Keith Wattley and Staff of Uncommon Law

On March 20, Santa Clara University School of Law faculty, staff, students, alumni, and friends gathered in the Adobe Lodge at SCU to celebrate and honor the 2024 Alexander Award Winner, Keith Wattley J.D. ‘99, the founder and executive director of UnCommon Law.

First awarded in 2008, the Katharine & George Alexander Law Prize was created through the generosity of the late Katharine and George Alexander to bring recognition to legal advocates who have used their careers to help alleviate injustice and inequity. (See a list of past Alexander Prize winners

Katharine Alexander practiced law for 25 years as a public defender for Santa Clara County and taught law courses at San Jose State University. George Alexander served as a professor of law at Santa Clara University for 34 years and as dean of Santa Clara Law for 15 years. Katharine and George dedicated their lives to instilling in students and lawyers a commitment to justice.

Chip and Laurie Alexander with Keith and Sarah Wattley Chip, the son of George and Katharine Alexander, attended the evening with his wife,  Laurie. The evening included introductory remarks from Quincey Lowery 2L, welcome remarks from Santa Clara Law Dean Michael Kaufman, a welcome by Deborah Moss-West J.D. ‘94, chair of the Alexander Prize committee and executive director of the Katharine and George Alexander Community Law Center; a moving talk about his work by Keith Wattley; a Q&A moderated by Francisco Rivera Juaristi, professor of law and director of the International Human Rights Clinic; the presentation of the award by Deborah Moss-West, and closing remarks by Dean Michael Kaufman.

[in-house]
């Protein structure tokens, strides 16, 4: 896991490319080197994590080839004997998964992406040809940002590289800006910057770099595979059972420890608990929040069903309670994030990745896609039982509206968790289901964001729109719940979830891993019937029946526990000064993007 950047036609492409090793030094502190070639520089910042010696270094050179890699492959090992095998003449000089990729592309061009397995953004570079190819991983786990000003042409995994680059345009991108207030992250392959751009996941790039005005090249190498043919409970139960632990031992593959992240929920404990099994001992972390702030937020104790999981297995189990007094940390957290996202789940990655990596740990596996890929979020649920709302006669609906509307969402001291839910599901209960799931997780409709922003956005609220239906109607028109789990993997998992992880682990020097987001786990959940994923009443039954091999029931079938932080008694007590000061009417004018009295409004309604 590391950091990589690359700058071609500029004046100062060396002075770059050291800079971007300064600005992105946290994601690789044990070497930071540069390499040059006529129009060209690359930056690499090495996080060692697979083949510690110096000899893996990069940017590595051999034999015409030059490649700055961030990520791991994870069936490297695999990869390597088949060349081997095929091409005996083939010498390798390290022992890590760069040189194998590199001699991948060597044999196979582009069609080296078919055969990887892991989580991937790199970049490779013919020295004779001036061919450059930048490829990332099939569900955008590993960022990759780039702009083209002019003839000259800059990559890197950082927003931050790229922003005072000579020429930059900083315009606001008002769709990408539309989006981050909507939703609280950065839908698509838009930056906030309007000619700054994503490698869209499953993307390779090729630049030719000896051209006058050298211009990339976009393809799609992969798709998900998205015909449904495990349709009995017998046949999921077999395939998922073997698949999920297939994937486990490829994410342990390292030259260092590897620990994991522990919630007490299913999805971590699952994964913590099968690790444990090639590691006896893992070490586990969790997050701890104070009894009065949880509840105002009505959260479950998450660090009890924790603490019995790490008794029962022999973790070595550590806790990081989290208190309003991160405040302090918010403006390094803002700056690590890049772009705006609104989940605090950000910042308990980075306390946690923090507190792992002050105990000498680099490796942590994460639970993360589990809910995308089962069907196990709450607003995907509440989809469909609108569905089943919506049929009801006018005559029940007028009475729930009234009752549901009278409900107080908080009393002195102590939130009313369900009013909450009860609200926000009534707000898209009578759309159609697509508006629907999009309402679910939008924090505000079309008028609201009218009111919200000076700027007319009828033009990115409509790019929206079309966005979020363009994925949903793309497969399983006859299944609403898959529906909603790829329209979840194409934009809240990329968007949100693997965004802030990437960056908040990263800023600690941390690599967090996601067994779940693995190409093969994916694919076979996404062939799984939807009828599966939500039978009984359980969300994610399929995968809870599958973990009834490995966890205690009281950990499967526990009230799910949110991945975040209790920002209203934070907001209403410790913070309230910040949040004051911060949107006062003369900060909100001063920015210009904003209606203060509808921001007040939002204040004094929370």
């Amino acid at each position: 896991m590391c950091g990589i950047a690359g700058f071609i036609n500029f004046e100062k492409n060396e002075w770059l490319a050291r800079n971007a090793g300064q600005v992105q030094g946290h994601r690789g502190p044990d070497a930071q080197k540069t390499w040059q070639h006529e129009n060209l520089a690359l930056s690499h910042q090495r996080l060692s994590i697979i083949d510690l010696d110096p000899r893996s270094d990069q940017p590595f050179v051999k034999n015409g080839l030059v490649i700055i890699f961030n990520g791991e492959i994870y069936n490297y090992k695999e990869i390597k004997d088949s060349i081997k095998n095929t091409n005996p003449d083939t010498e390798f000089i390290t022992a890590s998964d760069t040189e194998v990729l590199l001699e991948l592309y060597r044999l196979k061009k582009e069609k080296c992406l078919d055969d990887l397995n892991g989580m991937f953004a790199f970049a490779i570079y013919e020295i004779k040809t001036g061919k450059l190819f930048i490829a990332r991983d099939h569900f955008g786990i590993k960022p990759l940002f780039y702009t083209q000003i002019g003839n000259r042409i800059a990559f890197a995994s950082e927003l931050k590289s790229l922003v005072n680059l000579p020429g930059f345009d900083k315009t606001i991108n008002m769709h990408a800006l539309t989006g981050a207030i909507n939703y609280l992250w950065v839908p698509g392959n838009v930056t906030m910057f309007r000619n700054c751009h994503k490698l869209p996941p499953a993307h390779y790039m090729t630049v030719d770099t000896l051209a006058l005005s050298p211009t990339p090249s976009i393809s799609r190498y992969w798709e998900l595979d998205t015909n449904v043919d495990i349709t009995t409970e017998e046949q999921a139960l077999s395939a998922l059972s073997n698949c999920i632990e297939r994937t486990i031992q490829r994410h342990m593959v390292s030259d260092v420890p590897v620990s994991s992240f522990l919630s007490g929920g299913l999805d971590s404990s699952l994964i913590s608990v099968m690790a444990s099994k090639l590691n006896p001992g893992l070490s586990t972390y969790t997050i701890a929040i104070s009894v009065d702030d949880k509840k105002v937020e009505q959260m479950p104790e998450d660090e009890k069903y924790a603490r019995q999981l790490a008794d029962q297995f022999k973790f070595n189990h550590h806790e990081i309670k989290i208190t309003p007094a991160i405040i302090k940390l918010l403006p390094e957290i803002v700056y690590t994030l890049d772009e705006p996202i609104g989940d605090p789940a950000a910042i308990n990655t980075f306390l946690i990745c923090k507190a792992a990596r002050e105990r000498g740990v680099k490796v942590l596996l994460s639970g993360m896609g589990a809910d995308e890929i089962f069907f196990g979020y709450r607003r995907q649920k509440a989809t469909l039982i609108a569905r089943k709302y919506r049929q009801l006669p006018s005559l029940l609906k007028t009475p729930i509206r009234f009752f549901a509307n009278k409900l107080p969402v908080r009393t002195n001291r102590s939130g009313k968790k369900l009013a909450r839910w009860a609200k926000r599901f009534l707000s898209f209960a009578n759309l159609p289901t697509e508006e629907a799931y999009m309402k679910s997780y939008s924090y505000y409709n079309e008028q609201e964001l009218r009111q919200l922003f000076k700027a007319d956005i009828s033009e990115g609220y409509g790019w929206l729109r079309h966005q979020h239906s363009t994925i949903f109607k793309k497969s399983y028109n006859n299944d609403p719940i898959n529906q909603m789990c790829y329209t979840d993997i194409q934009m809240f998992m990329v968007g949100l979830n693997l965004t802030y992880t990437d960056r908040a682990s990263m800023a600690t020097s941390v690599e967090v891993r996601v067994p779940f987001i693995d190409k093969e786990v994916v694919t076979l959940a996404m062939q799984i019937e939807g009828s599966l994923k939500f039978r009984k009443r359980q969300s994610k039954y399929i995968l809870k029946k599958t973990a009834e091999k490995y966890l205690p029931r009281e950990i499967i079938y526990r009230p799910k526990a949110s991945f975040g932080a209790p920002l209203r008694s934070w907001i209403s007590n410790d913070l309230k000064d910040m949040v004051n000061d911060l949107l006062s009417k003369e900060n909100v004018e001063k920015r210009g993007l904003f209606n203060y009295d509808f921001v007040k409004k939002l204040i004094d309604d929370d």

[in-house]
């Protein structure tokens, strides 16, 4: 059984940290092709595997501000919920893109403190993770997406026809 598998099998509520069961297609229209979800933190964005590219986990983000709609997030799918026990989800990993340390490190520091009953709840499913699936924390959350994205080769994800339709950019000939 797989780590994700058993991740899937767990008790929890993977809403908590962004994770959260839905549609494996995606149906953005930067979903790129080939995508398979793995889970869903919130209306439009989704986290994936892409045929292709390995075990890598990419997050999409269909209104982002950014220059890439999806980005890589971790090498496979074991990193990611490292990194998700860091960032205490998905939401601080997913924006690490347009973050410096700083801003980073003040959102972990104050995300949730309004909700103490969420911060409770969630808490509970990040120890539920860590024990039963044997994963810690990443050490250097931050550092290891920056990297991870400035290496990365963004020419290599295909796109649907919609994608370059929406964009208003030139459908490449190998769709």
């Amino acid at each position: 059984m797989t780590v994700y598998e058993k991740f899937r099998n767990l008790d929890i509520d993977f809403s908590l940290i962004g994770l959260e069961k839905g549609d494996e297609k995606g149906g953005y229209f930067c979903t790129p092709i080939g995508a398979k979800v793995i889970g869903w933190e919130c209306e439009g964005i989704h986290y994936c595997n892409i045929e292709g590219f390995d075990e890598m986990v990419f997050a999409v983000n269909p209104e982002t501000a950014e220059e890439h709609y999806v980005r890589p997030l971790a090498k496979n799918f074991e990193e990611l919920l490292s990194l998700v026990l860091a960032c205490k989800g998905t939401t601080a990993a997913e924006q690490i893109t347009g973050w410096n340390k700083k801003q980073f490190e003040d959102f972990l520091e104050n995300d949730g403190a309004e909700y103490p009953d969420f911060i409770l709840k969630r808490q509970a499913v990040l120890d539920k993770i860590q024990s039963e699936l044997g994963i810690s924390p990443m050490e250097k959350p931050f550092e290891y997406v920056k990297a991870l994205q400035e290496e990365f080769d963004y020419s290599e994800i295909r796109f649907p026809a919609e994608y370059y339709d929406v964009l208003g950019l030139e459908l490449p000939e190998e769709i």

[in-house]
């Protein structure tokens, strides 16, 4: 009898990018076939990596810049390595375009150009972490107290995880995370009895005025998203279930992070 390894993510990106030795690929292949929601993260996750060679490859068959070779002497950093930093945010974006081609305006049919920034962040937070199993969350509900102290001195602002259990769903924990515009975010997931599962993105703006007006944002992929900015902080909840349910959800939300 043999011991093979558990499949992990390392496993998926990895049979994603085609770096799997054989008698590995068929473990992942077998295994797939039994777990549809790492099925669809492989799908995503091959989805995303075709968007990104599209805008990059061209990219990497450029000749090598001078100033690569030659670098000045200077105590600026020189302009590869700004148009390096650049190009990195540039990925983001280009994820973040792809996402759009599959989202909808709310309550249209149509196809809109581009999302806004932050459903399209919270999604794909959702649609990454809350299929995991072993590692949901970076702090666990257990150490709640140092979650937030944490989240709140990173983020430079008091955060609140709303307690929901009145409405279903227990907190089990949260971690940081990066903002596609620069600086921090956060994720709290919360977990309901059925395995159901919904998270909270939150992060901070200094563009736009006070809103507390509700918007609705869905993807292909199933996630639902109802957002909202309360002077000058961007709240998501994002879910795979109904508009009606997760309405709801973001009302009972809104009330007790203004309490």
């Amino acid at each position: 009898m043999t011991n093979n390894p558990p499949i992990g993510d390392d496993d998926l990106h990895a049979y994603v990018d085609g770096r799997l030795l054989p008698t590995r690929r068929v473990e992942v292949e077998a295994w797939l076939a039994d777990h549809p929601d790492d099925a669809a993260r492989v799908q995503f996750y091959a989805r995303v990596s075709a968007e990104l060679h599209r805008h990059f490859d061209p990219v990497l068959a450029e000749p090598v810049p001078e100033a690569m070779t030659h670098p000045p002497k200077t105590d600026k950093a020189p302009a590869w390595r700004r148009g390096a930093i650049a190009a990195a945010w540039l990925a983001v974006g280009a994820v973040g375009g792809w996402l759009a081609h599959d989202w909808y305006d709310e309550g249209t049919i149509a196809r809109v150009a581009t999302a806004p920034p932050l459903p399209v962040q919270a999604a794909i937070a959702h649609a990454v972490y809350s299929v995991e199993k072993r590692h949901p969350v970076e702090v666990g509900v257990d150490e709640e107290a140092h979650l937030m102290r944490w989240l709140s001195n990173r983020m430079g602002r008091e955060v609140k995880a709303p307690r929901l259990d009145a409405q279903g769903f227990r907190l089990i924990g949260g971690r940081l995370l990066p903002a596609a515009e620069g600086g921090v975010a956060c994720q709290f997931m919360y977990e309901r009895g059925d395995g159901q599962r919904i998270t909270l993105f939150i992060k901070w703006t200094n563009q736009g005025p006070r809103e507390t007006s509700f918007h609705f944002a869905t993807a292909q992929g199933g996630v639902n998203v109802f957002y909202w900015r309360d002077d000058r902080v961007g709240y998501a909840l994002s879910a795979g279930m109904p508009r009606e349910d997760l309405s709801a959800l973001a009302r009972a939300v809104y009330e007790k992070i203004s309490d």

Keith Wattley ‘99 has been advocating for the rights of people in prison and on parole for more than 20 years. Before launching UnCommon Law in 2006, Wattley was a staff attorney at the Prison Law Office, a nonprofit law firm in Berkeley. At UnCommon Law, he has focused on helping people transform their lives and demonstrate to the parole board that they can safely be released from their life sentences. He also has engaged in impact litigation and individual cases involving unlawful prison and parole conditions, and he has trained hundreds of lawyers, law students, and others in advocating for the rights of incarcerated people.

In 2018, Wattley was selected as one of the Obama Foundation’s inaugural Fellows, recognizing his unique legal model and vision, and in 2020, he was awarded the James Irvine Foundation’s Leadership Award. Wattley has been active on several boards of directors and is co-chair of the Institutional Review Board (human subjects committee) for the National Council on Crime and Delinquency. He was also a member of the Founding Board of Directors for the Prison University Project (San Quentin’s College Program) and a member of the Board of Directors for Legal Services for Prisoners with Children. Wattley currently teaches a course titled “California Prisons and Discretionary Parole” at UC Berkeley School of Law where he also supervises the Post-Conviction Advocacy Project.